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The Boohoo share price is falling. I’d follow Warren Buffett’s advice

Roland Head
Arrow descending on a graph portraying stock market crash

Shares in online fast-fashion retailer Boohoo Group (LSE: BOO) are falling. Since hitting an all-time high of 433p in mid-June, the Boohoo share price has fallen by more than 20%.

The latest slide has been triggered by weekend allegations in the Sunday Times that workers in Leicester making clothes for Boohoo may be paid as little as £3.50 per hour.

Do we need to be worried?

Boohoo’s business model is built around fast and frequent releases of new designs. The group depends on UK factories — mostly in Leicester — to provide this quick response. Shipping by container from factories in Asia would be too slow.

This story isn’t the first to suggest that some of Boohoo’s subcontractors may not be respecting workers’ rights. Last week, workers’ rights group Labour Behind the Label released a report making similar allegations.

In a response issued on Monday morning, Boohoo admitted that if the Sunday Times report is correct, it may have revealed “totally unacceptable” conditions at a factory producing Boohoo garments. I don’t know how accurate these reports will turn out to be. But this isn’t the first mud that’s been thrown at Boohoo over the last year.

Short-selling target

In May, the company was the subject of a short-selling (negative) report. This made various allegations, mostly of which related to the accounting treatment of Boohoo subsidiary PrettyLittleThing. PLT was previously owned by the chairman’s son.

Although I think the report made some valid points, I don’t think it contained a smoking gun. The market seemed to agree — the Boohoo share price didn’t move much at the time.

Boohoo share price bonus plan

More recently, the company has established a ‘Management Incentive Plan’ that will see founders Mahmud Kamani and Carol Kane each receive £50m stock payouts if the Boohoo share price hits 600p within three years.

Again, there’s nothing specifically wrong with this. But I’m not really keen on linking such a generous incentive plan solely to Boohoo’s share price performance. In my opinion, measures such as profit, free cash flow, and returns on investment are a better way to measure management quality.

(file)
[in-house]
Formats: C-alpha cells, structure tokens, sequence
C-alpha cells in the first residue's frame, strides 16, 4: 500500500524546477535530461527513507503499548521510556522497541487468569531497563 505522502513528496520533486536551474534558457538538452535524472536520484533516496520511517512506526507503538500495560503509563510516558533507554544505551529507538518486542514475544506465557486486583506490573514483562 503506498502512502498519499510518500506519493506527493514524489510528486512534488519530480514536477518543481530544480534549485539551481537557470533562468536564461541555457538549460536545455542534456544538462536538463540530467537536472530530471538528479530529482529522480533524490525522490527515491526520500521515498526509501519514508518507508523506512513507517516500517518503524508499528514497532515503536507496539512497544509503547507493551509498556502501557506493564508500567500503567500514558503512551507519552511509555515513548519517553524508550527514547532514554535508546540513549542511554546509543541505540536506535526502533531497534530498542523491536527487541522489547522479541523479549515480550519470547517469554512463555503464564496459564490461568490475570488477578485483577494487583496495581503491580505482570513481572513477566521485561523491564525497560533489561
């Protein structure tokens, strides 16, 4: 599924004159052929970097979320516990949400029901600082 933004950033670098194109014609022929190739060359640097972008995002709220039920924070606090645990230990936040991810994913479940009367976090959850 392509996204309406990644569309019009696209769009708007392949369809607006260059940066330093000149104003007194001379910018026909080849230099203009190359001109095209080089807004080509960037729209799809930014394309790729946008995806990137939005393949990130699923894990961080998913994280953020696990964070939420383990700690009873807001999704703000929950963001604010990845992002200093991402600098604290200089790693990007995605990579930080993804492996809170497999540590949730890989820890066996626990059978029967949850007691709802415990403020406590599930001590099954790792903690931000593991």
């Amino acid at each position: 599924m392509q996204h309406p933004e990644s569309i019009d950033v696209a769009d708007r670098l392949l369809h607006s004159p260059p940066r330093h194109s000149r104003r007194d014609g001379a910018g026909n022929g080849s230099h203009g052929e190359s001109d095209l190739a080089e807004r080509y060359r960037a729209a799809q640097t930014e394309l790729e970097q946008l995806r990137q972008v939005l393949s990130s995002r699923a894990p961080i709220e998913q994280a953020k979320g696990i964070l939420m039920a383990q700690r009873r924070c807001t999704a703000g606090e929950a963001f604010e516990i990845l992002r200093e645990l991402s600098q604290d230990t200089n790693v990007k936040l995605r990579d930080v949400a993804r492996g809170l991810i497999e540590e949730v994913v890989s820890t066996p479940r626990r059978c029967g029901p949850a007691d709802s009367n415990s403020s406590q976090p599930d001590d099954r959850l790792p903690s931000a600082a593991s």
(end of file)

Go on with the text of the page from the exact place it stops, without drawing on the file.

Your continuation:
BOO: a brilliant success story

Despite my reservations, I agree Boohoo has been an amazing success since its 2014 flotation on London’s AIM market. Profits have trebled since 2017 and the company has delivered continued strong growth.

However, the Boohoo share price has already risen by about 450% in four years. The stock now trades on 47 times 2020/21 forecast earnings. When a high valuation is combined with negative reports about a business, I start to get nervous

What would Warren Buffett do?

The criticisms being aimed at Boohoo remind me of something Warren Buffett said in 2003. In his annual letter to Berkshire Hathaway shareholders, Buffett warned that there’s “seldom just one cockroach in the kitchen.”

He said that when “managements take the low road in aspects that are visible, it is likely they are following a similar path behind the scenes.”

I don’t know if there’s anything wrong at Boohoo. But I don’t feel confident investing in an expensive stock when I’m not sure if I can trust management.

For now, I plan to avoid Boohoo shares.

The post The Boohoo share price is falling. I’d follow Warren Buffett’s advice appeared first on The Motley Fool UK.

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Roland Head has no position in any of the shares mentioned. The Motley Fool UK has recommended boohoo group. Views expressed on the companies mentioned in this article are those of the writer and therefore may differ from the official recommendations we make in our subscription services such as Share Advisor, Hidden Winners and Pro. Here at The Motley Fool we believe that considering a diverse range of insights makes us better investors.

Motley Fool UK 2020